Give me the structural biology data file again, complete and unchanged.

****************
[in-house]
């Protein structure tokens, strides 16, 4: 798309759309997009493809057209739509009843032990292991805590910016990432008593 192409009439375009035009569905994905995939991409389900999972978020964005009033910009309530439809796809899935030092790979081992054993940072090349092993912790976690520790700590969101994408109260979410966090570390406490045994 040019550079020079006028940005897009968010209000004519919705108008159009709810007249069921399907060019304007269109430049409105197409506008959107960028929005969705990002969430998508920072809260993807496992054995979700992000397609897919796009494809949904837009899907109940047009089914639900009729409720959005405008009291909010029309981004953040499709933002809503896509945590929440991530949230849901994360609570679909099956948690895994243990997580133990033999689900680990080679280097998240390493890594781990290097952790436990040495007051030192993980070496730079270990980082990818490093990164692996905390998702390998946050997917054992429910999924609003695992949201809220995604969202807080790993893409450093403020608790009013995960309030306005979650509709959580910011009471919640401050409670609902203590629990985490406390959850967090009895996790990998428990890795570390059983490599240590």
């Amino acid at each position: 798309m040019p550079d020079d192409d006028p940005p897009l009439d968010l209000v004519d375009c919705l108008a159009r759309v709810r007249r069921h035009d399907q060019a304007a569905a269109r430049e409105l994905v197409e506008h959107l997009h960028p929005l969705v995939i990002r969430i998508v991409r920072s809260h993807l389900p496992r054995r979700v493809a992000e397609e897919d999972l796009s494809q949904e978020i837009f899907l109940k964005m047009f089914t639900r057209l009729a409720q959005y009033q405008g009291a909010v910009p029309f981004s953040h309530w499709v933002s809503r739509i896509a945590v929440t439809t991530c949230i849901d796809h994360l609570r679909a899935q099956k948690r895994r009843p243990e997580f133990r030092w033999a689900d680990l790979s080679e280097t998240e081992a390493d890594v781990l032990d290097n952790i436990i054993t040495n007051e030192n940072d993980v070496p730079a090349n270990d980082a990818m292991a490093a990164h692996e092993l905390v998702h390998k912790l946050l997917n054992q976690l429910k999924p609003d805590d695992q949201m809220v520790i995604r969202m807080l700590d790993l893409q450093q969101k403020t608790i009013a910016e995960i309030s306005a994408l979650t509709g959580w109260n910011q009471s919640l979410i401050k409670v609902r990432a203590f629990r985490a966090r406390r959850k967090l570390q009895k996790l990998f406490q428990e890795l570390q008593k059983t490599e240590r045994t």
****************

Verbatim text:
[in-house]
């Protein structure tokens, strides 16, 4: 798309759309997009493809057209739509009843032990292991805590910016990432008593 192409009439375009035009569905994905995939991409389900999972978020964005009033910009309530439809796809899935030092790979081992054993940072090349092993912790976690520790700590969101994408109260979410966090570390406490045994 040019550079020079006028940005897009968010209000004519919705108008159009709810007249069921399907060019304007269109430049409105197409506008959107960028929005969705990002969430998508920072809260993807496992054995979700992000397609897919796009494809949904837009899907109940047009089914639900009729409720959005405008009291909010029309981004953040499709933002809503896509945590929440991530949230849901994360609570679909099956948690895994243990997580133990033999689900680990080679280097998240390493890594781990290097952790436990040495007051030192993980070496730079270990980082990818490093990164692996905390998702390998946050997917054992429910999924609003695992949201809220995604969202807080790993893409450093403020608790009013995960309030306005979650509709959580910011009471919640401050409670609902203590629990985490406390959850967090009895996790990998428990890795570390059983490599240590």
């Amino acid at each position: 798309m040019p550079d020079d192409d006028p940005p897009l009439d968010l209000v004519d375009c919705l108008a159009r759309v709810r007249r069921h035009d399907q060019a304007a569905a269109r430049e409105l994905v197409e506008h959107l997009h960028p929005l969705v995939i990002r969430i998508v991409r920072s809260h993807l389900p496992r054995r979700v493809a992000e397609e897919d999972l796009s494809q949904e978020i837009f899907l109940k964005m047009f089914t639900r057209l009729a409720q959005y009033q405008g009291a909010v910009p029309f981004s953040h309530w499709v933002s809503r739509i896509a945590v929440t439809t991530c949230i849901d796809h994360l609570r679909a899935q099956k948690r895994r009843p243990e997580f133990r030092w033999a689900d680990l790979s080679e280097t998240e081992a390493d890594v781990l032990d290097n952790i436990i054993t040495n007051e030192n940072d993980v070496p730079a090349n270990d980082a990818m292991a490093a990164h692996e092993l905390v998702h390998k912790l946050l997917n054992q976690l429910k999924p609003d805590d695992q949201m809220v520790i995604r969202m807080l700590d790993l893409q450093q969101k403020t608790i009013a910016e995960i309030s306005a994408l979650t509709g959580w109260n910011q009471s919640l979410i401050k409670v609902r990432a203590f629990r985490a966090r406390r959850k967090l570390q009895k996790l990998f406490q428990e890795l570390q008593k059983t490599e240590r045994t």